8. The difficulty of understanding some machine learning findings. Decision tree models (one means of machine learning) are eminently readable, but few can explain the internal logic of specific prediction models generated by artificial neural networks (another means of machine learning, often used for classification of images). Lack of explainability presents a major problem for public accountability. Public accountability for the behavior and use of algorithms is shaping up to be a BIG issue, as highlighted in this week’s Economist Leader article on advances in facial recognition software: What machines can tell from your face

Update: 2017 09 19: See Michael Bamberger’s response to my comments above in the Comment section below. They are copied from his original response posted here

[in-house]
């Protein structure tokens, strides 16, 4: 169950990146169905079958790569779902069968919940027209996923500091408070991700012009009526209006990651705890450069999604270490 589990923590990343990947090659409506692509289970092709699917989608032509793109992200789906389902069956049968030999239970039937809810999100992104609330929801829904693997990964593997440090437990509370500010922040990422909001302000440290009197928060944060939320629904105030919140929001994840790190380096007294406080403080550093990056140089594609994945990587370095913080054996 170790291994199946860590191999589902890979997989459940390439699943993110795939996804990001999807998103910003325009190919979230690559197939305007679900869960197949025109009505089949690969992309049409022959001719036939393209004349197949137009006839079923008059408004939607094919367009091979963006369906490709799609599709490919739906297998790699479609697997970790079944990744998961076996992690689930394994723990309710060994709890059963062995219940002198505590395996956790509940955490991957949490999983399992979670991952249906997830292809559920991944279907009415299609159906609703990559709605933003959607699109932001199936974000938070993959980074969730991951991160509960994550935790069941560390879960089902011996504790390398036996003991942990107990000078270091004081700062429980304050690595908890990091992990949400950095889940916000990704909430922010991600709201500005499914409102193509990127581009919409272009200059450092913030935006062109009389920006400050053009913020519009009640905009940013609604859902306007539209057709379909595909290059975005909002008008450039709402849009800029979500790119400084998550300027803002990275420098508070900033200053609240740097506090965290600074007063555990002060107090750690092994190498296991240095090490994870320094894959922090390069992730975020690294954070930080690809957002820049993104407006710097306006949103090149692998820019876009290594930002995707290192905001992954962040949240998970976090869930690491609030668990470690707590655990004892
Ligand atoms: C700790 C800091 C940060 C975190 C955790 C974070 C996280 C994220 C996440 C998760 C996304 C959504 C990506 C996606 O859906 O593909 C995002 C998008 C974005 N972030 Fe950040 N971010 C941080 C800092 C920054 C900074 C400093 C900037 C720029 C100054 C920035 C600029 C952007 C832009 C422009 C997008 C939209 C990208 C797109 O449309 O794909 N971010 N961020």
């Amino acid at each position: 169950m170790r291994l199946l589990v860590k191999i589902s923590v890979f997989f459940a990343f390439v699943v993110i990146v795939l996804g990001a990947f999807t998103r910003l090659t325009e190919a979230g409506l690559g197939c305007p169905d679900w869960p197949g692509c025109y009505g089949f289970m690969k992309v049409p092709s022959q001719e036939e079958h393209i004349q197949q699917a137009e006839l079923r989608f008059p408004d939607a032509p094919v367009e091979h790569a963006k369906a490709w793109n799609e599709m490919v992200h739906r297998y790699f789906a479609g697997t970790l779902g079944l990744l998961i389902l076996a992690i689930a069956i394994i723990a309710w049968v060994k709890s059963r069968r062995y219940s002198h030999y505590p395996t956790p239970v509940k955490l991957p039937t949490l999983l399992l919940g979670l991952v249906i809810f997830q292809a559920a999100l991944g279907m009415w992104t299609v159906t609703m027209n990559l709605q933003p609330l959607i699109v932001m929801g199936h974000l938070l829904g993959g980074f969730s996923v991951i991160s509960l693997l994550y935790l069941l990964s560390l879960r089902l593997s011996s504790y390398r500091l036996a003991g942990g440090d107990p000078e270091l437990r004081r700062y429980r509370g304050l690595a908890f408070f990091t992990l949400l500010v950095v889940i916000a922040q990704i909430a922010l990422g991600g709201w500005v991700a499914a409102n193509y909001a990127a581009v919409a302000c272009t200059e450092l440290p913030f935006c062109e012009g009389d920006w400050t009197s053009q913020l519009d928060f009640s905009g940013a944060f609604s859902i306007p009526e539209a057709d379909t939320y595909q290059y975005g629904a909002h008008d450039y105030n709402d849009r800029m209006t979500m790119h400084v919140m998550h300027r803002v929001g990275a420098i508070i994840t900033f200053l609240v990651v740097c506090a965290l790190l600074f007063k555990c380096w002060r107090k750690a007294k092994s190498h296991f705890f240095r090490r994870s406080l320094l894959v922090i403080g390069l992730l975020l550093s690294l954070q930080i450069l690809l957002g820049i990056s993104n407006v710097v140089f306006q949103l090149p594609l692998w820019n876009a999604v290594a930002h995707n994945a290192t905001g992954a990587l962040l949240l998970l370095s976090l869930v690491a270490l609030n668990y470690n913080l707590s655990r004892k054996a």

Order and Diversity: Representing and Assisting Organisational Learning in Non-Government Aid Organisations.

No, history did not begin three years ago ;-)

“It was twenty years ago today…” well almost. Here is a link to my 1998 PhD Thesis of the above title. It was based on field work I carried out in Bangladesh between 1992 and 1995. Chapter 8 describes the first implementation of what later became the Most Significant Change impact monitoring technique. But there is a lot more of value in this thesis as well, including analysis of the organisational learning literature up to that date, an analysis of the Bangladesh NGO sector in the early 1990s, and a summary of thinking about evolutionary epistemology. Unlike all too many PhDs, this one was useful, even for the immediate subjects of my field work. CCDB was still using the impact monitoring process I helped them set up (i.e. MSC)  when I visited them again in the early 2000’s, albeit with some modifications to suit its expanded use.